Language Routines for Multilingual Families has six components: (1) share stories, (2) describe things, (3) sing songs, (4) watch TV, (5) read books, and (6) cook meals. For each component there are suggestions for activities that families can engage in within their daily routines and that require either low- or no-tech. This one-page resource is available in English, Spanish, Portuguese, French, and Swedish. We know that during remote learning multilingual/Emergent bilingual students are experiencing language loss. These activities are great suggestions for using family assets to encourage language production in any language.
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The webpage teaches families how to use a CBM to assess their child in grades K-3 to get an overall picture of his or her reading skills and risk for reading disabilities. The page also includes home based activities that are based on research and can fit into families’ daily routines.
Considerations for the Fall: Applying the Essential Elements of Data Literacy to Respond to Student and System Needs
To support educators, as well as state and district leaders, in answering critical data questions, these centers shared how the four essential elements of data literacy can guide teams in using data, both virtually and in-person, to make accurate and feasible decisions in times of unknown. Additionally, SEAs were given tools to help support their LEAs to work together to meet student’s diverse needs during this webinar.
The Unified Young readers Club is a great inclusive activity for a younger audience and accompanies Special Olympics Young Athletes play with books and study guides that support teachers as they address such topics as inclusion, awareness, friendship, bullying, and acceptance to audiences of both students with and without intellectual disabilities. Each book has a theme that relates to multiple state academic standards, and aligns with the precepts of positive school climate initiatives.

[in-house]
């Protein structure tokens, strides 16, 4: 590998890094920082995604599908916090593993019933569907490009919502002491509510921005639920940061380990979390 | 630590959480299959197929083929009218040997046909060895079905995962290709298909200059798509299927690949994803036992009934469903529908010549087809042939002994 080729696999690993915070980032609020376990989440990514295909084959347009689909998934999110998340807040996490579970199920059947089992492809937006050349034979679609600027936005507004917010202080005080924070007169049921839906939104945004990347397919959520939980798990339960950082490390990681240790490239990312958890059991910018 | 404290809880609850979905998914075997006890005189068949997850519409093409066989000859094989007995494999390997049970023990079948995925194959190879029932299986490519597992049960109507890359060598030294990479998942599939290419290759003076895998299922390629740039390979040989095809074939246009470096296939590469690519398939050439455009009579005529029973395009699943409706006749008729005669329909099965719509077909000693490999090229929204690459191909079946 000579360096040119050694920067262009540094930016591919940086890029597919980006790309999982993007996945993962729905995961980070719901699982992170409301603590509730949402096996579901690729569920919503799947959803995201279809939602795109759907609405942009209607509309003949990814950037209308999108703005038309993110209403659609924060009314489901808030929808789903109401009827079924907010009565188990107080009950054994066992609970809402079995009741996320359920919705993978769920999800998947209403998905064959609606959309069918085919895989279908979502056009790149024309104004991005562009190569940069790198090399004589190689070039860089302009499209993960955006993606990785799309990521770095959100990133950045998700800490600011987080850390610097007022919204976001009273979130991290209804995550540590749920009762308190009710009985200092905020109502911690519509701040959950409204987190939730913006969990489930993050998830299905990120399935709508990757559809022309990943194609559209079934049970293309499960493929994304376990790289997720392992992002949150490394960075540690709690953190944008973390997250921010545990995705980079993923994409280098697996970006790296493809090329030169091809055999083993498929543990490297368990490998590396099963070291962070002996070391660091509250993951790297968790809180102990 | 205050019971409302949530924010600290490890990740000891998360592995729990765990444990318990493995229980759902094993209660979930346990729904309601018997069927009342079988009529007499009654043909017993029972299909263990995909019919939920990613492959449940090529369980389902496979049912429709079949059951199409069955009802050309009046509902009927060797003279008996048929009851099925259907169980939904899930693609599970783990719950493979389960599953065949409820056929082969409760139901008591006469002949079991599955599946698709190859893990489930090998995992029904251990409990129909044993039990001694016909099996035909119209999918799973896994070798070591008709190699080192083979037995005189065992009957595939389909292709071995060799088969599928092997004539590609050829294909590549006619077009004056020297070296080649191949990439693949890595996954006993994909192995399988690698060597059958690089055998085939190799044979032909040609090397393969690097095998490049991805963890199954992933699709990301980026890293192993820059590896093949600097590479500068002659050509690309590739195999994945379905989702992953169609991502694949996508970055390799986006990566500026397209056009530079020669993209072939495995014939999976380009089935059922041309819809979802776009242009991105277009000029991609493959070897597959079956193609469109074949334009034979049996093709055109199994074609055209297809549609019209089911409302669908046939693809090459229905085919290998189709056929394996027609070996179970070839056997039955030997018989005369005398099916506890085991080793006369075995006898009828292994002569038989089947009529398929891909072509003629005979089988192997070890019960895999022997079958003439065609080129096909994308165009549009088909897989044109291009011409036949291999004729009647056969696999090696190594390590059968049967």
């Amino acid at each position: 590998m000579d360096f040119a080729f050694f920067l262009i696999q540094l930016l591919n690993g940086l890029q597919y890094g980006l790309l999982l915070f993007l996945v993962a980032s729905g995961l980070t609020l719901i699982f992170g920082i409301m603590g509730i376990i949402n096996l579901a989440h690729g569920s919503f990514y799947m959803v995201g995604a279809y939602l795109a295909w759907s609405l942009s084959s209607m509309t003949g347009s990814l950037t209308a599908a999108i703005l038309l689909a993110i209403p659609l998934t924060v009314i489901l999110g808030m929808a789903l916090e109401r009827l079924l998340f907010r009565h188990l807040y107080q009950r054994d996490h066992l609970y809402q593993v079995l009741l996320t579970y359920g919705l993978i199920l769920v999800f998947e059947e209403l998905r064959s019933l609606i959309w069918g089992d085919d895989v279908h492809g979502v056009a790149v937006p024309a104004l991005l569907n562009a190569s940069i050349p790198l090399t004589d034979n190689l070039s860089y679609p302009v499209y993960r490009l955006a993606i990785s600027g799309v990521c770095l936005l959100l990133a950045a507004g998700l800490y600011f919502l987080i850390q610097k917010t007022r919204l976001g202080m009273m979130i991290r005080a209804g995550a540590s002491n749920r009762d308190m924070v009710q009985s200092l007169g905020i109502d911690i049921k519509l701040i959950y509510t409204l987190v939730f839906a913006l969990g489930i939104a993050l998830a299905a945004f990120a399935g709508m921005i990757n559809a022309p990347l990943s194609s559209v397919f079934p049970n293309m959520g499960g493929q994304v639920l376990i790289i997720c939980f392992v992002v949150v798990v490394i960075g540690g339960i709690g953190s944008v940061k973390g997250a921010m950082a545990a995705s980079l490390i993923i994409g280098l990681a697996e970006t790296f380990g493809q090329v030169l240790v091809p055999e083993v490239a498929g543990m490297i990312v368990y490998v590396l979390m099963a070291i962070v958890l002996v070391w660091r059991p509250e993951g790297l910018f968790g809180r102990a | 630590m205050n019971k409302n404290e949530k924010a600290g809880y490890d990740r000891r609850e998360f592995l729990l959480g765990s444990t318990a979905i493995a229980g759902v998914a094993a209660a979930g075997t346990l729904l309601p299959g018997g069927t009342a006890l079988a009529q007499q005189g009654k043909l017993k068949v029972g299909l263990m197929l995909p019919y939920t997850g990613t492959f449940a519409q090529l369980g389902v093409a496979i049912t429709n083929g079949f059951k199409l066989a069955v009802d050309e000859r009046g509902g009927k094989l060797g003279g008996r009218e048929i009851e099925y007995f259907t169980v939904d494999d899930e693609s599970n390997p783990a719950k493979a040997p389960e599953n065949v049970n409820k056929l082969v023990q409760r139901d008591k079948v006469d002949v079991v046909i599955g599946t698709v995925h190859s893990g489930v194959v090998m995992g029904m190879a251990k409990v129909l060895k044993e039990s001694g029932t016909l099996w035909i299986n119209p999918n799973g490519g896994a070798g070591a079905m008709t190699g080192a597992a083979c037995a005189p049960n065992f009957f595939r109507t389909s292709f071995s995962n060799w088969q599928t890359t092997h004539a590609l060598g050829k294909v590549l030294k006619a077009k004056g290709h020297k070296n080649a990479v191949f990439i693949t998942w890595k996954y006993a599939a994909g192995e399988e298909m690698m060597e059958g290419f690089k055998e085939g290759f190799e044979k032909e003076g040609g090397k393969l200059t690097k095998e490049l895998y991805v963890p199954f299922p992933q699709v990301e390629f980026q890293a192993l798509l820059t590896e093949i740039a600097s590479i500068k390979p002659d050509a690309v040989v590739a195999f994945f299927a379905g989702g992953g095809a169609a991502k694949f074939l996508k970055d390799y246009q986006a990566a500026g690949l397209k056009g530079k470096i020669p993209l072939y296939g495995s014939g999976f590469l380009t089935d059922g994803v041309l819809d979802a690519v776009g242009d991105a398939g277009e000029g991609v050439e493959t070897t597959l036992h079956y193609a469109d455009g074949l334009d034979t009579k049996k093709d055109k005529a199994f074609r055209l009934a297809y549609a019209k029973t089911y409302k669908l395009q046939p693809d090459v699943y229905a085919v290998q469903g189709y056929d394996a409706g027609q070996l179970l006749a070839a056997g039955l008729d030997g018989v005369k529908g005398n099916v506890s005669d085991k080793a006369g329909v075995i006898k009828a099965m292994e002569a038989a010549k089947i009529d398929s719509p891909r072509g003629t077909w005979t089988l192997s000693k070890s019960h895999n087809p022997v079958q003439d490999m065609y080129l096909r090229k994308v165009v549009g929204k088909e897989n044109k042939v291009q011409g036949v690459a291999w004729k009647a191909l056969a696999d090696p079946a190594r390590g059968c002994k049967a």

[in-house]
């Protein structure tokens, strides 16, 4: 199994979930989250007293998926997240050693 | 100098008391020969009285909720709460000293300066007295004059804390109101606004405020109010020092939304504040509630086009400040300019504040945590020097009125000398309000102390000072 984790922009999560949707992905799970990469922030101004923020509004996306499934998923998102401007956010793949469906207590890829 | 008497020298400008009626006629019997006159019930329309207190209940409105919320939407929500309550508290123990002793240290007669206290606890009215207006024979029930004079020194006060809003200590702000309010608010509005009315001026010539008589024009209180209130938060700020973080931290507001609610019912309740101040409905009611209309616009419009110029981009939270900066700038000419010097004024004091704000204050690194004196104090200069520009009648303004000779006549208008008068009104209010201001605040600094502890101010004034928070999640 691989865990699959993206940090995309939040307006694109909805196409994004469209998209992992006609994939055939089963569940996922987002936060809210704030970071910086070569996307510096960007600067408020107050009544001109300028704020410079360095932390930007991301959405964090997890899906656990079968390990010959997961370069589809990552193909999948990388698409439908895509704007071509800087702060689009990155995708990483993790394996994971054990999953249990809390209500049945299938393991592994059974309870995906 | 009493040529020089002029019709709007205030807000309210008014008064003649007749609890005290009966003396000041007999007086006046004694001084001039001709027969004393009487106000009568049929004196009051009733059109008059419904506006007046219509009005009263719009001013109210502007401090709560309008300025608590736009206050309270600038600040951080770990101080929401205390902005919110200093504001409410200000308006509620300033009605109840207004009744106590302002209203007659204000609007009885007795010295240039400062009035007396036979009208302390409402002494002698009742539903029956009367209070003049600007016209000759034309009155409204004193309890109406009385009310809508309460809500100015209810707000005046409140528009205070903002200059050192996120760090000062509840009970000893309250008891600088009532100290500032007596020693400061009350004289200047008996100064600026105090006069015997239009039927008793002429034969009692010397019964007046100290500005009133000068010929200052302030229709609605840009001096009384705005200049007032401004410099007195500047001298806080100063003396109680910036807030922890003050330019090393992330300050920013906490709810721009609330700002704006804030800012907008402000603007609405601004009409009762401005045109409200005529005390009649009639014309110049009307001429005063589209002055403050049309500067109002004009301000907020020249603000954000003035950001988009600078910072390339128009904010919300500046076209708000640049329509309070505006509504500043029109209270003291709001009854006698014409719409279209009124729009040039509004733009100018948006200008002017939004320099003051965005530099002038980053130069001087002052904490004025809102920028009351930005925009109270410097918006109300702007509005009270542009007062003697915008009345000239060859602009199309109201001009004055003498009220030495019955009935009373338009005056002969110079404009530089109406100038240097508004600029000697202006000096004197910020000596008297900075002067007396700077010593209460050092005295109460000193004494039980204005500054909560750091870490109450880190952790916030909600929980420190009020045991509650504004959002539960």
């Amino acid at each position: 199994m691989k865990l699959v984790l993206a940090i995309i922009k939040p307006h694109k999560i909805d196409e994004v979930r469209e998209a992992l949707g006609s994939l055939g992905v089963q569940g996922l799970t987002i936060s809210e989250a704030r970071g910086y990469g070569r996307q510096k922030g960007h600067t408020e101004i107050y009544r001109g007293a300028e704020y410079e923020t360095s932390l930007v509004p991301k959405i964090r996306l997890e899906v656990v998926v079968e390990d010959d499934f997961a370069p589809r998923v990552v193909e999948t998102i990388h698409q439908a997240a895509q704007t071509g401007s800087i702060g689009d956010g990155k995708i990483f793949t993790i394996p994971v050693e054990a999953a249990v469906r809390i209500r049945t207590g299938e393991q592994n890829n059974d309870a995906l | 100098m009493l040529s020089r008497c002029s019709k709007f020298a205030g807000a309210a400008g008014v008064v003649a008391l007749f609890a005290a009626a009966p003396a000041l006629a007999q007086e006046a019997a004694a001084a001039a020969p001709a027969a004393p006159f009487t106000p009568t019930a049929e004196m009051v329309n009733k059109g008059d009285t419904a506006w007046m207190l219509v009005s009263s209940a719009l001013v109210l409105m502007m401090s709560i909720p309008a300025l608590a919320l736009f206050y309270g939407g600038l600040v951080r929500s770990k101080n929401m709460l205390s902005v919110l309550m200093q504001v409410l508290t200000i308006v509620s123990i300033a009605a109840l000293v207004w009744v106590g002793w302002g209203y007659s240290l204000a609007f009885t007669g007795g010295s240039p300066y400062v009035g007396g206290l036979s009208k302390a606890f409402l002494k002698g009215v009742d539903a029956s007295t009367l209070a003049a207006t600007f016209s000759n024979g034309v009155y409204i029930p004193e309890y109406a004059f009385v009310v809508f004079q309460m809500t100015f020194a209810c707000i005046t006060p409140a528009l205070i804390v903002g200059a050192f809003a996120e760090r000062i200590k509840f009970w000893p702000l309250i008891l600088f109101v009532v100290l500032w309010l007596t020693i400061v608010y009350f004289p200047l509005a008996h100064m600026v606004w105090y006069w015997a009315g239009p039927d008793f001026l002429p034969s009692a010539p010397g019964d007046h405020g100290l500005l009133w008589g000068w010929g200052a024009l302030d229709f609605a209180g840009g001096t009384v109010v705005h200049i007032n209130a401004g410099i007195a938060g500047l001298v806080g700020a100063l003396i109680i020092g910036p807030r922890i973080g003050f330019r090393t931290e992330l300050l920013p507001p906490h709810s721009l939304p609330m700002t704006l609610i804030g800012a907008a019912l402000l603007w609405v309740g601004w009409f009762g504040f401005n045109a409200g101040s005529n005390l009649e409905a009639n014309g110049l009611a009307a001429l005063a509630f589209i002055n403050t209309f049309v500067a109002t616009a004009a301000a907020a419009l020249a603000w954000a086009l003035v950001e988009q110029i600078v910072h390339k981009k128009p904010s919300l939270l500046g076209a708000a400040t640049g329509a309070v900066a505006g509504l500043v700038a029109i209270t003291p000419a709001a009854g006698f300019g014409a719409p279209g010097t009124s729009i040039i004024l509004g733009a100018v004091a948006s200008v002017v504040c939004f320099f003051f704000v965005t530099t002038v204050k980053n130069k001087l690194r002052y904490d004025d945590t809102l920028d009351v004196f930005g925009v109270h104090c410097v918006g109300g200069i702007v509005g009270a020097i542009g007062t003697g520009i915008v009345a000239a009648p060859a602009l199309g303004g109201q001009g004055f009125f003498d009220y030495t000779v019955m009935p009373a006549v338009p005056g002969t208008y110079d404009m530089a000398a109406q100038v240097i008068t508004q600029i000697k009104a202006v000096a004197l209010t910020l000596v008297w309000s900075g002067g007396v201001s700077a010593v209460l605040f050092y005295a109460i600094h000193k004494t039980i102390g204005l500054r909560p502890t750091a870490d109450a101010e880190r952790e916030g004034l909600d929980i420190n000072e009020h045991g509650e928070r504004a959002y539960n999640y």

Considerations for Supporting a Successful Start to the 2020-2021 School Year for Students with Disabilities.
To successfully launch the 2020-2021 school year for students with disabilities, state education agencies (SEAs) have an essential leadership role to play in supporting local school systems to plan for multiple scenarios, including services delivered in-person, through distance learning, and via blended approaches.
This lesson, featuring Karen McWilliams, a 504 Coordinator and Dyslexia Teacher in Rochelle ISD in Texas, supports educators in using technology to teach foundational reading skills to students in elementary grades using a variety of facilitated activities to support phonemic awareness, phoneme–grapheme correspondence, irregular and high-frequency words, writing, and connected text. The collection, adapted from content developed by the University of Florida Literacy Institute, includes a tip sheet, a video examples, and slides illustrating the lesson.
NCSI presented a multi-part webinar series sharing best practices for state special education leaders to make the best use of available resources during the coronavirus (COVID-19) pandemic. NCSI and invited experts shared information to help state leadership teams make informed decisions amid current circumstances, ensuring leaders are poised to continue high-quality educational programming for students and families.